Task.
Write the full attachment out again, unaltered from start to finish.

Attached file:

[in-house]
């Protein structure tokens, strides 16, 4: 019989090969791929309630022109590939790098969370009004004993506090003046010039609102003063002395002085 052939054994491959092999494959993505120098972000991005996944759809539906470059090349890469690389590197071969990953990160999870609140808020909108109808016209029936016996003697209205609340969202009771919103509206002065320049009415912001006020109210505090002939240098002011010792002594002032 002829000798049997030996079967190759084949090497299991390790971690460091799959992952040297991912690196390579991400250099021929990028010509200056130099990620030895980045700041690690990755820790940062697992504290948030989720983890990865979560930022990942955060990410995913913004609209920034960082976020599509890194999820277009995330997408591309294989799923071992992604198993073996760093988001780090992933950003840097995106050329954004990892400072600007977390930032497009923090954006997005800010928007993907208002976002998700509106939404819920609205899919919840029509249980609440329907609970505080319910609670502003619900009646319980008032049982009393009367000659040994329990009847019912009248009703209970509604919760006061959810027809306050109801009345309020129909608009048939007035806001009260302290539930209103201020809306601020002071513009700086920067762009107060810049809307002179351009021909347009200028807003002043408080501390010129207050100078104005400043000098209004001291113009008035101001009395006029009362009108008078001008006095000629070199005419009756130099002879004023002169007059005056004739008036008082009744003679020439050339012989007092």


[in-house]
């Protein structure tokens, strides 16, 4: 019989090969791929309630022109590939790098969370009004004993506090003046010039609102003063002395002085 052939054994491959092999494959993505120098972000991005996944759809539906470059090349890469690389590197071969990953990160999870609140808020909108109808016209029936016996003697209205609340969202009771919103509206002065320049009415912001006020109210505090002939240098002011010792002594002032 002829000798049997030996079967190759084949090497299991390790971690460091799959992952040297991912690196390579991400250099021929990028010509200056130099990620030895980045700041690690990755820790940062697992504290948030989720983890990865979560930022990942955060990410995913913004609209920034960082976020599509890194999820277009995330997408591309294989799923071992992604198993073996760093988001780090992933950003840097995106050329954004990892400072600007977390930032497009923090954006997005800010928007993907208002976002998700509106939404819920609205899919919840029509249980609440329907609970505080319910609670502003619900009646319980008032049982009393009367000659040994329990009847019912009248009703209970509604919760006061959810027809306050109801009345309020129909608009048939007035806001009260302290539930209103201020809306601020002071513009700086920067762009107060810049809307002179351009021909347009200028807003002043408080501390010129207050100078104005400043000098209004001291113009008035101001009395006029009362009108008078001008006095000629070199005419009756130099002879004023002169007059005056004739008036008082009744003679020439050339012989007092």